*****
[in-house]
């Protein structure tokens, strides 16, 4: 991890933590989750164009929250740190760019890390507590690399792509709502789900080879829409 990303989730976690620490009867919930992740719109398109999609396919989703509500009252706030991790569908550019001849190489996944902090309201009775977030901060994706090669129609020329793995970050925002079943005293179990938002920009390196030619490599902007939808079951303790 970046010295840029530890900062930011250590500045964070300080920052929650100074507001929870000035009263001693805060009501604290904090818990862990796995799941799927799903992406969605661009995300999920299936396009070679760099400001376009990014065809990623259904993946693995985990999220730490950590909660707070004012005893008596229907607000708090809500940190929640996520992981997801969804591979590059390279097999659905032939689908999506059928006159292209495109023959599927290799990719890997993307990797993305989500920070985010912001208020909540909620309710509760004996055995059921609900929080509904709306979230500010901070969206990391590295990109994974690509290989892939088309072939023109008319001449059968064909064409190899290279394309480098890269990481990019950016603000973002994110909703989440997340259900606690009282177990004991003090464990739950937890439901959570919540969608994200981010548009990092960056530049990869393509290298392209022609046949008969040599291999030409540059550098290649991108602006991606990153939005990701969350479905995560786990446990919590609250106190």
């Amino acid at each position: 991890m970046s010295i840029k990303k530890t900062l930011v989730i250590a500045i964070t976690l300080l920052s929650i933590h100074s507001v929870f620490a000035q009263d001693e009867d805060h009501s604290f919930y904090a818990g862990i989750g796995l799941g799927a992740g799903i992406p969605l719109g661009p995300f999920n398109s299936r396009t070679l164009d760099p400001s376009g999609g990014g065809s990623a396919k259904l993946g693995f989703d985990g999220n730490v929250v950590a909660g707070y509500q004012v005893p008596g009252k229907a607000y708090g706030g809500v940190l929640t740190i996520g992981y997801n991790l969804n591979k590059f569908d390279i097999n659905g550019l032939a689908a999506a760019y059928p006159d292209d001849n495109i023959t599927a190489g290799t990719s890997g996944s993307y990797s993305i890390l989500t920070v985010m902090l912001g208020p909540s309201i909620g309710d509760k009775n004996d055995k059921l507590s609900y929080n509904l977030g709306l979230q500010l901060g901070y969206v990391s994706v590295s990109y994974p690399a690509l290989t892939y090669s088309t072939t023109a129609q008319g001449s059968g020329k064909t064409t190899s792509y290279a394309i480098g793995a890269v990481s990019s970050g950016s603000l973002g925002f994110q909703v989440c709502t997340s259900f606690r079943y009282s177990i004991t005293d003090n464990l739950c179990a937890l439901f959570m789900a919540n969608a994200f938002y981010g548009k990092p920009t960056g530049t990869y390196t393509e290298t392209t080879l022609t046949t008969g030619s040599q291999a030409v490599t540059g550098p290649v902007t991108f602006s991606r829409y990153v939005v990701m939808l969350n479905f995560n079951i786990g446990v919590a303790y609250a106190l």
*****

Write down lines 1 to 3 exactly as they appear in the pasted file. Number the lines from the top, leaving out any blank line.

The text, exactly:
[in-house]
């Protein structure tokens, strides 16, 4: 991890933590989750164009929250740190760019890390507590690399792509709502789900080879829409 990303989730976690620490009867919930992740719109398109999609396919989703509500009252706030991790569908550019001849190489996944902090309201009775977030901060994706090669129609020329793995970050925002079943005293179990938002920009390196030619490599902007939808079951303790 970046010295840029530890900062930011250590500045964070300080920052929650100074507001929870000035009263001693805060009501604290904090818990862990796995799941799927799903992406969605661009995300999920299936396009070679760099400001376009990014065809990623259904993946693995985990999220730490950590909660707070004012005893008596229907607000708090809500940190929640996520992981997801969804591979590059390279097999659905032939689908999506059928006159292209495109023959599927290799990719890997993307990797993305989500920070985010912001208020909540909620309710509760004996055995059921609900929080509904709306979230500010901070969206990391590295990109994974690509290989892939088309072939023109008319001449059968064909064409190899290279394309480098890269990481990019950016603000973002994110909703989440997340259900606690009282177990004991003090464990739950937890439901959570919540969608994200981010548009990092960056530049990869393509290298392209022609046949008969040599291999030409540059550098290649991108602006991606990153939005990701969350479905995560786990446990919590609250106190």
């Amino acid at each position: 991890m970046s010295i840029k990303k530890t900062l930011v989730i250590a500045i964070t976690l300080l920052s929650i933590h100074s507001v929870f620490a000035q009263d001693e009867d805060h009501s604290f919930y904090a818990g862990i989750g796995l799941g799927a992740g799903i992406p969605l719109g661009p995300f999920n398109s299936r396009t070679l164009d760099p400001s376009g999609g990014g065809s990623a396919k259904l993946g693995f989703d985990g999220n730490v929250v950590a909660g707070y509500q004012v005893p008596g009252k229907a607000y708090g706030g809500v940190l929640t740190i996520g992981y997801n991790l969804n591979k590059f569908d390279i097999n659905g550019l032939a689908a999506a760019y059928p006159d292209d001849n495109i023959t599927a190489g290799t990719s890997g996944s993307y990797s993305i890390l989500t920070v985010m902090l912001g208020p909540s309201i909620g309710d509760k009775n004996d055995k059921l507590s609900y929080n509904l977030g709306l979230q500010l901060g901070y969206v990391s994706v590295s990109y994974p690399a690509l290989t892939y090669s088309t072939t023109a129609q008319g001449s059968g020329k064909t064409t190899s792509y290279a394309i480098g793995a890269v990481s990019s970050g950016s603000l973002g925002f994110q909703v989440c709502t997340s259900f606690r079943y009282s177990i004991t005293d003090n464990l739950c179990a937890l439901f959570m789900a919540n969608a994200f938002y981010g548009k990092p920009t960056g530049t990869y390196t393509e290298t392209t080879l022609t046949t008969g030619s040599q291999a030409v490599t540059g550098p290649v902007t991108f602006s991606r829409y990153v939005v990701m939808l969350n479905f995560n079951i786990g446990v919590a303790y609250a106190l």